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Hughes plans long distance telephony

The US-based networking major Hughes Networks plans to roll out the country’s first long distance telephony network based on satellite technology.

The company, which has an extensive Very Small Aperture Terminal network across the country, has applied for a long distance licence. The move from Hughes could give competition to the existing long distance operators including Bharat Sanchar Nigam Ltd, Bharti Tele-Ventures and Reliance Infocomm, which have based its services on a terrestrial network of optic fibre cables laid across thousands of kilometres.

Mr Pranav Roach, President, Hughes Networks System India, said, “We are positioning ourselves to leverage on the growing telecom market in the country. Hughes will be using `fibre in the sky’— satellite bandwidth to connect the areas, which has not been covered by other operators so far.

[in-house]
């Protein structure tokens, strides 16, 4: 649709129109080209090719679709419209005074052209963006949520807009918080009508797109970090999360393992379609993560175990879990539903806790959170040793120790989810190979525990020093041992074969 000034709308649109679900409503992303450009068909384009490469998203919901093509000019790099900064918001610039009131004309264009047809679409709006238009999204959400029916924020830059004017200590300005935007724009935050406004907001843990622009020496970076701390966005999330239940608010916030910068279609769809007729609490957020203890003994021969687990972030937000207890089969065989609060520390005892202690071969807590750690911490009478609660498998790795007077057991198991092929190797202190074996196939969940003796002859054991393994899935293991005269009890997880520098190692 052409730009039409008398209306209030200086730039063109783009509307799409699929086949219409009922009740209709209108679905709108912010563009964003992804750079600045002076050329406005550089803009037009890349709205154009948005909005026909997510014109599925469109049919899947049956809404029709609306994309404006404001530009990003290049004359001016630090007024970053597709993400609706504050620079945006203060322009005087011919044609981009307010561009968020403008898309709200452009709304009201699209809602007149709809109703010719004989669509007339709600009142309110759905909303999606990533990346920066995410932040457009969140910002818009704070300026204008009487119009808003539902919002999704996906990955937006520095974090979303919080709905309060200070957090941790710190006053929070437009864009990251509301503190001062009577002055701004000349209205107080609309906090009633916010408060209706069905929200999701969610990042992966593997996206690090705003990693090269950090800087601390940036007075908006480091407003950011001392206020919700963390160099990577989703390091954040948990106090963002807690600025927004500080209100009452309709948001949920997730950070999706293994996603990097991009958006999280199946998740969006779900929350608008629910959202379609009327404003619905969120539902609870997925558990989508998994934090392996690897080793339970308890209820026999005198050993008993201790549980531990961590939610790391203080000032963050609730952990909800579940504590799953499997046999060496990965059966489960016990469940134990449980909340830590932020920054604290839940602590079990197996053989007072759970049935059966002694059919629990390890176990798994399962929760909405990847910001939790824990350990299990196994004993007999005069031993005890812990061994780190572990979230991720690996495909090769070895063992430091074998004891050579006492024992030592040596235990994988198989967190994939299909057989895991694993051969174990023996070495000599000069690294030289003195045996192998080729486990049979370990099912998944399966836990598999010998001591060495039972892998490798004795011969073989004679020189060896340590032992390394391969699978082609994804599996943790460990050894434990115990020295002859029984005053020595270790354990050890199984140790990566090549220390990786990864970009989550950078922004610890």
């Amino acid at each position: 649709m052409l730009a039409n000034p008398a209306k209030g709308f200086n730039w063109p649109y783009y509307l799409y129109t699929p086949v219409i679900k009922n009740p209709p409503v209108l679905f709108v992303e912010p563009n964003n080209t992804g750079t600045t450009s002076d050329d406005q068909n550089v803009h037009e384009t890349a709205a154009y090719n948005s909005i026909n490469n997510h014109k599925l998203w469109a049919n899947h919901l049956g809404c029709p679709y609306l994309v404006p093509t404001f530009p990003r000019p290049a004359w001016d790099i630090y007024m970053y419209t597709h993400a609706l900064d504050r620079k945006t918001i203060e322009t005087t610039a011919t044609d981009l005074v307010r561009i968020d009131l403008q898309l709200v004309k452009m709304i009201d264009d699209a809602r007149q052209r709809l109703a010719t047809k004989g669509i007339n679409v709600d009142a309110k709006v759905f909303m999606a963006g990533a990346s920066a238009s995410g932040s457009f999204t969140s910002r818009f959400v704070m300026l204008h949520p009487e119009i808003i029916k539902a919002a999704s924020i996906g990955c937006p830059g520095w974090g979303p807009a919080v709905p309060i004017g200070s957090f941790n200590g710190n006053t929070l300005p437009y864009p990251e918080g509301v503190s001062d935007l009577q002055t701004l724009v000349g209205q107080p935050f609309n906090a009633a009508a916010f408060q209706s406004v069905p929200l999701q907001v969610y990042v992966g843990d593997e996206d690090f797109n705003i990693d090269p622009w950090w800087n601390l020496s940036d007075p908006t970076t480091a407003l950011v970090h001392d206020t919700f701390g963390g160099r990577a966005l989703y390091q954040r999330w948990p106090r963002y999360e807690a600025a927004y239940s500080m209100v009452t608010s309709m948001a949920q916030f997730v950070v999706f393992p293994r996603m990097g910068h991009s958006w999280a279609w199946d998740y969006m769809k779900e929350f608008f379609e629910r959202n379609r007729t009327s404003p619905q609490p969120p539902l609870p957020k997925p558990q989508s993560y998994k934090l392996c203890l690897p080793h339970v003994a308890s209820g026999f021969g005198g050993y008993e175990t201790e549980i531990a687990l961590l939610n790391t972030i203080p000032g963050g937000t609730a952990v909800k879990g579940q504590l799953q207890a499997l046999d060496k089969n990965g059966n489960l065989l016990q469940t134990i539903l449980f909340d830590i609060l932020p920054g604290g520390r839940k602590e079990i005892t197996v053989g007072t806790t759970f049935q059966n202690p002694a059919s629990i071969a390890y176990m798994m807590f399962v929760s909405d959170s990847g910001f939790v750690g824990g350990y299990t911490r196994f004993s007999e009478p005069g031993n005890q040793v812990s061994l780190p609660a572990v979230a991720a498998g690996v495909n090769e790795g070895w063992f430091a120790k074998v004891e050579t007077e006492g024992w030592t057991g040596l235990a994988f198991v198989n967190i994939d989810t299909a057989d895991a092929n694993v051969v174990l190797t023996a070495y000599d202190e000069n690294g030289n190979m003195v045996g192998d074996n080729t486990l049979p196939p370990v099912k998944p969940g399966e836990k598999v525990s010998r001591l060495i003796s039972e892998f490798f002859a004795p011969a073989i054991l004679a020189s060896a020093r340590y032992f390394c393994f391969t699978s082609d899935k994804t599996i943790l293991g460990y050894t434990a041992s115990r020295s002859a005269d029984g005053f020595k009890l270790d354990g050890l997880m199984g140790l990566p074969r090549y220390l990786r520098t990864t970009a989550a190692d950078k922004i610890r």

The company is increasing its share in the Indian joint venture Hughes Escorts Communication Ltd to 74 per cent from 49 per cent at present. It had also recently changed the brand name for its broadband portfolio of services from DIRECWAY to HughesNet.

Mr Roach said satellites offered a cost-effective way of reaching far-flung places and connecting long distance destinations when compared to terrestrial networks. The move to foray into the long distance segment will also allow Hughes to tap the lucrative IP-VPN (Internet Protocol-Virtual Private Network) market.

At present, Hughes through Hughes Escorts Communications Ltd (HECL) is providing turnkey networking solutions to Indian business and government organisations. The services are provided through a KU band and Extended-C band hub in Gurgaon. It also offers broadband satellite-based education and training service for consumers, small businesses and enterprise markets.














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